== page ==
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What's Different about this Senior Bowl?

MOBILE, Ala. — NFL officials from all 32 teams and 110 draft eligible college prospects have descended on the Gulf Coast for the 66th annual Senior Bowl, which is being presented by Reese's for the second straight year.

The showcase has been an annual tradition since its inception in 1950 and remains a reunion of rival staffs that have the common goal of locating the best players possible for their respective teams.

View the top 50 behind the scenes images of from the 2014 season.

Senior Bowl Executive Director Phil Savage on Monday outlined changes to this year's game:

1) Schedule — instead of scheduling arrivals for the Sunday before Saturday's game, the decision was made to push it back a day. Savage said the change helped avoid travel conflicts during conference championship games, slightly increased the window between other all-star games and aligned practices for Tuesday, Wednesday and Thursday before a community day of service Friday.

2) Two more two-minute drills — each period of the game will include a two-minute drill at its conclusion.

"The biggest difference is the fact we're going to add a two-minute warning at the end of the first and third quarters like they did at the Pro Bowl last year," Savage said. "That will create four different opportunities for the quarterbacks to manage the clock and try to go down and score."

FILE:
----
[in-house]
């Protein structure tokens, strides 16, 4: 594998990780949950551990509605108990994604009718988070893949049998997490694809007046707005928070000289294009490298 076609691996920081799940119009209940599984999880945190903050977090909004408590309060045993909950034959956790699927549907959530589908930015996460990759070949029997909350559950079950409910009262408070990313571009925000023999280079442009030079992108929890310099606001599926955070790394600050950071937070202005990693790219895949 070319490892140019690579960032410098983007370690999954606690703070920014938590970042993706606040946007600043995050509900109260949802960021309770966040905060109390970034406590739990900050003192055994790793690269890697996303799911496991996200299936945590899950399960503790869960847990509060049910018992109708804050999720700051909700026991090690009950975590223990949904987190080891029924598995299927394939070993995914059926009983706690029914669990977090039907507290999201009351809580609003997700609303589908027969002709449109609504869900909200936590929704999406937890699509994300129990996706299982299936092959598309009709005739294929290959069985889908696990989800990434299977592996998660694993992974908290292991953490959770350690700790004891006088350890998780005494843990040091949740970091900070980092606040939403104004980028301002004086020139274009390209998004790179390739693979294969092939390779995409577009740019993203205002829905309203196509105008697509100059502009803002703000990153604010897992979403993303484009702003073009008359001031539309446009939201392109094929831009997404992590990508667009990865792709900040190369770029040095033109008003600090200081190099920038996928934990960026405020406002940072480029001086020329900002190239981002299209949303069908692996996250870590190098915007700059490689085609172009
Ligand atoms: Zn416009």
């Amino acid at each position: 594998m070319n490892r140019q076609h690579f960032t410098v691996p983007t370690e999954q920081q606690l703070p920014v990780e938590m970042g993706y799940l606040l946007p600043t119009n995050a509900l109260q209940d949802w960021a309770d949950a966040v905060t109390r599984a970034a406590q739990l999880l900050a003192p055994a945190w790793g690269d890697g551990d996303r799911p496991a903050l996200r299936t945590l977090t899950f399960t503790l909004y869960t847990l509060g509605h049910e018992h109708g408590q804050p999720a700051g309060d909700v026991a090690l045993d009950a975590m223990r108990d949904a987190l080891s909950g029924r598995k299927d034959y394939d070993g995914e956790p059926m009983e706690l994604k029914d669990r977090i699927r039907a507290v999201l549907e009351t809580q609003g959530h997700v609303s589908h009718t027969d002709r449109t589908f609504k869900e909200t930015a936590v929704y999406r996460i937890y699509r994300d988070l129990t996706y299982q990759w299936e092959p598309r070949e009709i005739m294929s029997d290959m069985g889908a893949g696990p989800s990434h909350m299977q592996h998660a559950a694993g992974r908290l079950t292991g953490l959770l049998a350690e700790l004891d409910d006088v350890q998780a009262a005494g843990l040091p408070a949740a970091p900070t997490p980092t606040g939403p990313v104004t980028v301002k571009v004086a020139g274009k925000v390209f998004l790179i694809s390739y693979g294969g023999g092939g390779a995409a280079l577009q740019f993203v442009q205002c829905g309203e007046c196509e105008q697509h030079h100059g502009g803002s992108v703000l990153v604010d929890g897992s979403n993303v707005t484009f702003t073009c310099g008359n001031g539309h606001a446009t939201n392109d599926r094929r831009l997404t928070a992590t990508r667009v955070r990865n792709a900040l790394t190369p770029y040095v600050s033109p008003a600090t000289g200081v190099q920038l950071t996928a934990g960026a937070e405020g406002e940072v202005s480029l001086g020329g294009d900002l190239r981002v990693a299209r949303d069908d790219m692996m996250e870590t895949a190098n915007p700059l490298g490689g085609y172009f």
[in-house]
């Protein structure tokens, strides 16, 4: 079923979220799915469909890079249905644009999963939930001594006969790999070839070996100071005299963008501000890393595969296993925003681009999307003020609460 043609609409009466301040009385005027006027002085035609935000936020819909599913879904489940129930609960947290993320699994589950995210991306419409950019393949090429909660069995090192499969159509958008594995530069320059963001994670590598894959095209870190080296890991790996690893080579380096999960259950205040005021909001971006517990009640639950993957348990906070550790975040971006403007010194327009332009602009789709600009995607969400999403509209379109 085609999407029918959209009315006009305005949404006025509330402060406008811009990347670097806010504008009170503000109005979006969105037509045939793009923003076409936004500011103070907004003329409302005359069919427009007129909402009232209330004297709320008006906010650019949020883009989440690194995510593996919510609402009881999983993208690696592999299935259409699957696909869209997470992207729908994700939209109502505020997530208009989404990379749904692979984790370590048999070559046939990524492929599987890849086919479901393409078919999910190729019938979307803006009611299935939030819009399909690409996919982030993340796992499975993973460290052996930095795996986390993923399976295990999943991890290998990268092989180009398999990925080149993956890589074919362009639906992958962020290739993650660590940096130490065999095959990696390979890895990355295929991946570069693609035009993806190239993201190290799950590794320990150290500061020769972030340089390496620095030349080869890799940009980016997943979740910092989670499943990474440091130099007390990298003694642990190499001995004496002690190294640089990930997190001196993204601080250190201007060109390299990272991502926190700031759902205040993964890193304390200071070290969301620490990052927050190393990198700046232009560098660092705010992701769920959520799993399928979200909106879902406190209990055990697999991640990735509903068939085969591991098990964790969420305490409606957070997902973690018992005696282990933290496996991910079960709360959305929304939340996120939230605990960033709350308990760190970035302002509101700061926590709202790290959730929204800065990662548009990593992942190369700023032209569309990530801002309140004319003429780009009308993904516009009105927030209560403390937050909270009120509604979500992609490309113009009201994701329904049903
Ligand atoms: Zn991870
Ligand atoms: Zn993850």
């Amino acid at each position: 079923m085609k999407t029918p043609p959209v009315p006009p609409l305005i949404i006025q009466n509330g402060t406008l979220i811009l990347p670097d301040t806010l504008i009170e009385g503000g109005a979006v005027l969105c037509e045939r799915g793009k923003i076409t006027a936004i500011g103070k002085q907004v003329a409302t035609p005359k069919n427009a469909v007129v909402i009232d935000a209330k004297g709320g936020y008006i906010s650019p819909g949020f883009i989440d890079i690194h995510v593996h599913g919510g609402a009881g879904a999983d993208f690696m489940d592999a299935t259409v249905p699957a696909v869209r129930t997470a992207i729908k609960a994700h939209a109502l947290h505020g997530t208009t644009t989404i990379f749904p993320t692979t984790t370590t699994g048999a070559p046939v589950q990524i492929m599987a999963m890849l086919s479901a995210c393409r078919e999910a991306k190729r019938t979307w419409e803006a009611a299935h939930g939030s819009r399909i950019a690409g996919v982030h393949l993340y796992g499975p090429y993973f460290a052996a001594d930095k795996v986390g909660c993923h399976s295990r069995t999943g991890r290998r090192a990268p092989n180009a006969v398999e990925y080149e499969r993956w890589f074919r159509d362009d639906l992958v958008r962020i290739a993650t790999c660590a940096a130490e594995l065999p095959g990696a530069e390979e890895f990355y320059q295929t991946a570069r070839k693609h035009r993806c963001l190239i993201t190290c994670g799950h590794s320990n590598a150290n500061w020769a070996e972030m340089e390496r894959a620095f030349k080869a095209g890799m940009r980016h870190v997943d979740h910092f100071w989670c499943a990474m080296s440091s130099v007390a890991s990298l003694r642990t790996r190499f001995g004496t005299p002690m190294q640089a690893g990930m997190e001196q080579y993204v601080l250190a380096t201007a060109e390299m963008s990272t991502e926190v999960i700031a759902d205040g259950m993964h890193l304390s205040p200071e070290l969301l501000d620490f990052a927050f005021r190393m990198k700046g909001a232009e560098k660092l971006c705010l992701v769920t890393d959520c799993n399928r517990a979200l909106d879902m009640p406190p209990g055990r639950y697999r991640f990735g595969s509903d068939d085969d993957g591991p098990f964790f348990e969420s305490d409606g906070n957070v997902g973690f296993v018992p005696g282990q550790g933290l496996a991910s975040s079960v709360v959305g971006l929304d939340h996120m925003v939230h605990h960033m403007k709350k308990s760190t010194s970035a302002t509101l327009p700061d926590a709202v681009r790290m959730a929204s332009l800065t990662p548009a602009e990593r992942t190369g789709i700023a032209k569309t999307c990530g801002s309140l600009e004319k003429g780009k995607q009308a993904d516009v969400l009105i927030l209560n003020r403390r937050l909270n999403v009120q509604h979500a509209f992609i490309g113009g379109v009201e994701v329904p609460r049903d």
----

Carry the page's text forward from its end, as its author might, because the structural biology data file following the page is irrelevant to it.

3) Nickel added — Savage said the NFL improved the addition of having a nickel package on defense so that teams can opt to play a fifth defensive back.

"With the game including three and four wide receiver packages so much of the time, the chance to get a slot corner play over that kind of receiver is a big part of the NFL game now, so we added a nickel."

4) Cover 2 also available — Savage said defenses will also have the option of playing Cover 2, but the decision to do so took offensive evaluations into consideration.

"It will give the quarterbacks a couple different pictures, coverage-wise."

5) New color scheme — The uniforms will incorporate orange in the color scheme instead of the red, white and blue to enhance the partnership with Reese's.

"We're all in on the orange, so we've oranged-out our uniforms, cleats, our gloves, outfits," Savage said, wearing an orange tie. "I'm channeling the best Gus Malzahn outfits I can wear."

6) Increased involvement — with visits scheduled Friday to two hospitals and 16 schools, as well as a meet the players fan experience on the agenda, Savage said this year's festivities have more interaction than ever before.

What may or may not change going forward?

Savage was asked if a spot would still be kept open for Oregon QB Marcus Mariota, the 2014 Heisman Trophy winner. He said if Mariota "decided he wanted to come here, we would welcome him and put him on the North, and they would have four quarterbacks, but for the most part, every indication has been that he's not planning on coming, but he has not signed with an agent yet, so at some point, we might be able to tap into his competitive nature and say, 'You know what, I should go audition for the team that's picking second in the draft.' "

Update: Savage announced before Tuesday's weigh-in that mariota officially declined after

As far as other roster spots, Savage said the league allowed "some leeway in bringing some extra players, say at wide receiver, specifically, an extra linebacker or two, compared to a 53-man roster."

Injuries are unlikely to prompt additional players being brought in as replacements, Savage said.

"If we have a player that has a strain or turns his ankle in the next couple of days, unless it's a certain position like tight end or maybe a safety, we probably would just go forward," he said.

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